“We’ve made progress, but have a long way to go. Certainly, we need to integrate our (absent European-based) players, which is difficult. ... I’ve got to find the right blend. We’re a long way from qualifying for a World Cup, and that’s the objective for sure.”

Serena announces upcoming retirement from the sport

Updated 18 sec ago

Serena announces upcoming retirement from the sport

LONDON: Serena Williams said on Tuesday that she is “evolving away from tennis” as she detailed her upcoming retirement from the sport that she dominated for the majority of her career with 23 singles Grand Slam titles.
On Monday, Williams played only her second singles match since she returned to action at Wimbledon in June after a year-long absence from competition, beating Spain’s Nuria Parrizas Diaz to reach the second round of the Toronto Open.
But the 40-year-old said after that match that she could see the light at the end of the tennis tunnel in her career before suggesting the US Open starting this month could be her swansong.
“I have never liked the word retirement,” Williams wrote in a Vogue article.
“It doesn’t feel like a modern word to me. I’ve been thinking of this as a transition but I want to be sensitive about how I use that word, which means something very specific and important to a community of people.
“Maybe the best word to describe what I’m up to is evolution. I’m here to tell you that I’m evolving away from tennis, toward other things that are important to me.
“A few years ago I quietly started Serena Ventures, a venture capital firm. Soon after that, I started a family. I want to grow that family.”
Williams won her last Grand Slam in 2017 and has been chasing an elusive 24th crown that will draw her level with Margaret Court who holds the record for most majors.
She came tantalisingly close to achieving that feat, featuring in four major finals since giving birth to daughter Olympia in 2017.
“There are people who say I’m not the GOAT (greatest of all time) because I didn’t pass Court’s record, which she achieved before the ‘Open era’ that began in 1968,” former world number one Williams said.
“I’d be lying if I said I didn’t want that record. Obviously I do. But day to day, I’m really not thinking about her. If I’m in a Slam final, then yes, I’m thinking about that record. Maybe I thought about it too much, and that didn’t help.”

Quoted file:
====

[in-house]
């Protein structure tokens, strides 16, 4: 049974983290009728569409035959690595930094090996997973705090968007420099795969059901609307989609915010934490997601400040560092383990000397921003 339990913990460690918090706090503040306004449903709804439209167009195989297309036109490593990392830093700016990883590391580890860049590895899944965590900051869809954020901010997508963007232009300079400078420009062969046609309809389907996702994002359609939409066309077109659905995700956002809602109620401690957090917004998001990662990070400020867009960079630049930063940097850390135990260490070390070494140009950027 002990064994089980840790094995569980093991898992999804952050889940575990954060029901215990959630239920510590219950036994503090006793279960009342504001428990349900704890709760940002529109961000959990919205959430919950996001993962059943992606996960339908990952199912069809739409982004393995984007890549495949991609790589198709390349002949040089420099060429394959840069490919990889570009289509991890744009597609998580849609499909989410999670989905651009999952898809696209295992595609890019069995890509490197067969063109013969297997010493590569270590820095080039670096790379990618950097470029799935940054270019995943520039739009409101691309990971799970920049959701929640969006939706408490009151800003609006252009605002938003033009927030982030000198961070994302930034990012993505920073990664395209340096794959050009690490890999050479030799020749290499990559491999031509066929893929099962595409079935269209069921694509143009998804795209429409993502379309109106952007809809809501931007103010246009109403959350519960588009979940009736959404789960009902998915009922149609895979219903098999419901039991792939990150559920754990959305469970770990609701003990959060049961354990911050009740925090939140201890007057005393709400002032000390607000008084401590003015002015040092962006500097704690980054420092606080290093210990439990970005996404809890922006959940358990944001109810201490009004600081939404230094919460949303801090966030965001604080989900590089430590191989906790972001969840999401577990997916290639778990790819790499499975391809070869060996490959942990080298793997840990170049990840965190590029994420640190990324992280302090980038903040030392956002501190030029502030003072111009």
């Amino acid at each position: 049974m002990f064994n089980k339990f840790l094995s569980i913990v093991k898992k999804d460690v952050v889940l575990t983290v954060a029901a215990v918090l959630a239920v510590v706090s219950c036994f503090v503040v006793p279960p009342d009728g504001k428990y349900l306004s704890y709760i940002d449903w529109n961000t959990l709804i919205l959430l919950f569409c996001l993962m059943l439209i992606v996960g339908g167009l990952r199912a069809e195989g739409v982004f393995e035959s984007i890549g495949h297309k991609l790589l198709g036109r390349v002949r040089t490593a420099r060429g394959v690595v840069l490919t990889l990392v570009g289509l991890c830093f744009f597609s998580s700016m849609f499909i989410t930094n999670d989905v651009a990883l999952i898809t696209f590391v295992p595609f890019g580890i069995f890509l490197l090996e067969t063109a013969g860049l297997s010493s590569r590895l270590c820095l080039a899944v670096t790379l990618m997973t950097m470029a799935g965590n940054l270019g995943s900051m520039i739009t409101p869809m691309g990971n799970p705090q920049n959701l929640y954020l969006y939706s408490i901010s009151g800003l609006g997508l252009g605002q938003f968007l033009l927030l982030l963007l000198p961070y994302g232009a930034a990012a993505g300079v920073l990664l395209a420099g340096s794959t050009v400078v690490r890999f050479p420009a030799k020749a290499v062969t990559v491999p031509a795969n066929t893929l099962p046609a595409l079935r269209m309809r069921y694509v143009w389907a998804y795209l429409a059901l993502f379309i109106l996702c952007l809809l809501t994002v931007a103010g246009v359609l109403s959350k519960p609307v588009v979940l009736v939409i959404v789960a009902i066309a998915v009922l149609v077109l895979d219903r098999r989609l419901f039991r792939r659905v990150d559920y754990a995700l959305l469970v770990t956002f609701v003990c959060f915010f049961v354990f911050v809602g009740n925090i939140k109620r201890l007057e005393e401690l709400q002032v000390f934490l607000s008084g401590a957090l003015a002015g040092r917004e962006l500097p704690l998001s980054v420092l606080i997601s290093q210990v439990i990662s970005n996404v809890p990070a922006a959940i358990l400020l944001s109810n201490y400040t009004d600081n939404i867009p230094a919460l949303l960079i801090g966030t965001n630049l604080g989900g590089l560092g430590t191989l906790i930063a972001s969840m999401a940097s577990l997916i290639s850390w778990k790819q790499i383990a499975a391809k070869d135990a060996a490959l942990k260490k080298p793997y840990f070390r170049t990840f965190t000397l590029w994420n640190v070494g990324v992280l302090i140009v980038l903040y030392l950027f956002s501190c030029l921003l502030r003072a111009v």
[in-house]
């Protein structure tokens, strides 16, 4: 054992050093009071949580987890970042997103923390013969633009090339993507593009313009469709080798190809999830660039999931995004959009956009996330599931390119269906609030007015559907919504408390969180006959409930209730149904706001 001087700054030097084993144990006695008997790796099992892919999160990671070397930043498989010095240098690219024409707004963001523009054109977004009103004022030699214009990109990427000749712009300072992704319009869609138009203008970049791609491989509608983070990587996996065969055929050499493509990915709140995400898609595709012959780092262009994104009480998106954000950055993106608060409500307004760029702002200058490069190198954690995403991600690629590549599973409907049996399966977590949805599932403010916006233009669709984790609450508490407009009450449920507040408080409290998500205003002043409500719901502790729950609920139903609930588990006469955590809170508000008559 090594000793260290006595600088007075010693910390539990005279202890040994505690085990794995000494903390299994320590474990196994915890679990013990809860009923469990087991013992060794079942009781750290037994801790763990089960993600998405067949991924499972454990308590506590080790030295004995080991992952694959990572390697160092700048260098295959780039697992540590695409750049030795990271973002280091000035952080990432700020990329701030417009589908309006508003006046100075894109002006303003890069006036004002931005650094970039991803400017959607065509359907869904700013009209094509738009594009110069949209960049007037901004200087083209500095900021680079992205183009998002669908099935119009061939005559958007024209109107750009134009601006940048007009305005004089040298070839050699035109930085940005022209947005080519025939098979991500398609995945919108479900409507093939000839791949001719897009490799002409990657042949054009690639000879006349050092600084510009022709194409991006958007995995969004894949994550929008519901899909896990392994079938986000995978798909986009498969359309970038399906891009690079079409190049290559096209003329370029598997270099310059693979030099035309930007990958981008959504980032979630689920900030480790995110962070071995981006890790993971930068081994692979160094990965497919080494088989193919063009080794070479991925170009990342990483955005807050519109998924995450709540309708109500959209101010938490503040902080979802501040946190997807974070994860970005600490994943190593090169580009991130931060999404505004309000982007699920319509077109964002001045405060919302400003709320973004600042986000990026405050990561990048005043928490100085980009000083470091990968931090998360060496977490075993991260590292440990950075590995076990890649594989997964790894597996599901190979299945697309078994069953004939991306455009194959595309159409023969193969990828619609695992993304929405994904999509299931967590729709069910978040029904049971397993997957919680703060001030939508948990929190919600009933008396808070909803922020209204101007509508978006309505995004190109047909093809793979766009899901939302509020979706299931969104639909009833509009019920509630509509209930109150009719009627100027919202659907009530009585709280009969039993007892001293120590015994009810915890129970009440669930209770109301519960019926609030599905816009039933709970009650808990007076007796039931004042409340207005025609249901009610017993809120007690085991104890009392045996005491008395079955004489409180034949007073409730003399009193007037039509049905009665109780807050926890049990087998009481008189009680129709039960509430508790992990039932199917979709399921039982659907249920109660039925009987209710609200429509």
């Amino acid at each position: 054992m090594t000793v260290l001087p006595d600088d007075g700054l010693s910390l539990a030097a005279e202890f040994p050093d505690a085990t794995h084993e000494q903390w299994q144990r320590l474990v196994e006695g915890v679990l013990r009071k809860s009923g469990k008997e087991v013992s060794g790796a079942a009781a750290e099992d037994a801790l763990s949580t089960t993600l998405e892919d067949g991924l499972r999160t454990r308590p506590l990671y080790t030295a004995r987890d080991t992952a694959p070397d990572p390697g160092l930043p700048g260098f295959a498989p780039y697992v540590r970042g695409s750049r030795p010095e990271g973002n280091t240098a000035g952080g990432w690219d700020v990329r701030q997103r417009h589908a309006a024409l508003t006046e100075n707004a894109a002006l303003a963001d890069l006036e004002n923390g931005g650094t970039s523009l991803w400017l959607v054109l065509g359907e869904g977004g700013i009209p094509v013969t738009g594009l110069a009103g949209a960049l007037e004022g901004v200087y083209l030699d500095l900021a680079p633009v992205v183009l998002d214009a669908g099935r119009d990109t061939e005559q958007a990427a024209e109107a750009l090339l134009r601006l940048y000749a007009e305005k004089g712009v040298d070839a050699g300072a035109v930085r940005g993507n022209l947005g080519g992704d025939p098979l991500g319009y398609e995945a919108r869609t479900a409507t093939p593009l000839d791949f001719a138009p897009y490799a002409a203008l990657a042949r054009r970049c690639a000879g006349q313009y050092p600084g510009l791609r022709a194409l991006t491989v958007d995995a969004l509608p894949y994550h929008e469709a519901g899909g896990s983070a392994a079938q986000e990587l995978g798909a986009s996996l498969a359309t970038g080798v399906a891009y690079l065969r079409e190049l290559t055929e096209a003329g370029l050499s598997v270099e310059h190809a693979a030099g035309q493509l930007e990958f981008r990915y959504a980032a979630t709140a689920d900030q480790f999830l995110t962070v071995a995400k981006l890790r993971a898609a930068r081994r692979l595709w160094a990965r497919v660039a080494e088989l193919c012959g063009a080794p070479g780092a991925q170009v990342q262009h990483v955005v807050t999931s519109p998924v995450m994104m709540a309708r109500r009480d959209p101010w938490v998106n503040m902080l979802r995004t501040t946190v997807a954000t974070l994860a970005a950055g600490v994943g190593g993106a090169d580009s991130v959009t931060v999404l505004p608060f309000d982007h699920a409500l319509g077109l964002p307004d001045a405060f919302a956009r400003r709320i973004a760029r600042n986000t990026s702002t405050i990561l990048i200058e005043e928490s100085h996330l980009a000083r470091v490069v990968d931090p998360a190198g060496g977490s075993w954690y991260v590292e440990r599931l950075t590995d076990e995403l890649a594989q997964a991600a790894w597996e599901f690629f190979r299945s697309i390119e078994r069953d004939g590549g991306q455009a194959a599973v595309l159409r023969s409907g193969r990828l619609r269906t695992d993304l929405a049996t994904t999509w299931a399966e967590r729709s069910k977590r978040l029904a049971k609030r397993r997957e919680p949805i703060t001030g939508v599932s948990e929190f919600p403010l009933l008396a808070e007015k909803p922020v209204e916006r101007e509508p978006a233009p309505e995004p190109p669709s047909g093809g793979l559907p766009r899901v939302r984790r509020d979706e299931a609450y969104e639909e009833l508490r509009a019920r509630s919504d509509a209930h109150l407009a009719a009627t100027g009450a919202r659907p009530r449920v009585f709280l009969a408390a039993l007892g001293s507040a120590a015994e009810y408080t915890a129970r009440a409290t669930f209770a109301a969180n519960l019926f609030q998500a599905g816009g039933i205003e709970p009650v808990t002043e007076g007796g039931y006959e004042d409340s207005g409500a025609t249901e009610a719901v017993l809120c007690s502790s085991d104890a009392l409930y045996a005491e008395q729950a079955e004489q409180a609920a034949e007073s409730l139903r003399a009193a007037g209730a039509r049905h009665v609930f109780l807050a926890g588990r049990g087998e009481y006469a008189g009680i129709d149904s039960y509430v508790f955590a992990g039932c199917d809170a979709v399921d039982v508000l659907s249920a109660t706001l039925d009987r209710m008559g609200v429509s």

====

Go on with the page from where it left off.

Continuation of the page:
Williams later talked in an Instagram post about the time to move in a “different direction.”
“That time is always hard when you love something so much,” she added. “My goodness do I enjoy tennis.
“But now, the countdown has begun. I have to focus on being a mom, my spiritual goals and finally discovering a different, but just exciting Serena. I’m gonna relish these next few weeks.”

Ozzy Osbourne closes Commonwealth Games as Birmingham parties

Updated 09 August 2022

Ozzy Osbourne closes Commonwealth Games as Birmingham parties

  • The show, celebrating Birmingham’s rise from the wreckage of World War II and its emergence as a diverse and vibrant modern city, brought 11 days of sporting action to a close
  • Sporting powerhouse Australia have topped the table at every Games since 1990 except in 2014, when England finished in first place in Glasgow

BIRMINGHAM: Legendary Black Sabbath frontman Ozzy Osbourne brought the curtain down on the Commonwealth Games in spectacular style on Monday as dominant Australia celebrated finishing top of the medals table yet again.

Athletes swarmed Birmingham’s Alexander Stadium for a closing party that also featured UB40, Dexys and a tribute to Peaky Blinders, the global hit TV show about the city’s most notorious gang.

Birmingham-born Osbourne, known as the “Prince of Darkness,” brought the ceremony to a climax after emerging as the surprise act.

The show, celebrating Birmingham’s rise from the wreckage of World War II and its emergence as a diverse and vibrant modern city, brought 11 days of sporting action to a close.

Earlier, six-time defending champions Australia wrapped up their campaign in style, hammering India 7-0 in the men’s hockey final to end up with 67 golds overall.

Hosts England ended in second place with 57 golds, ahead of Canada on 26 and India on 22, with para sports included in the medal tally.

Sporting powerhouse Australia have topped the table at every Games since 1990 except in 2014, when England finished in first place in Glasgow.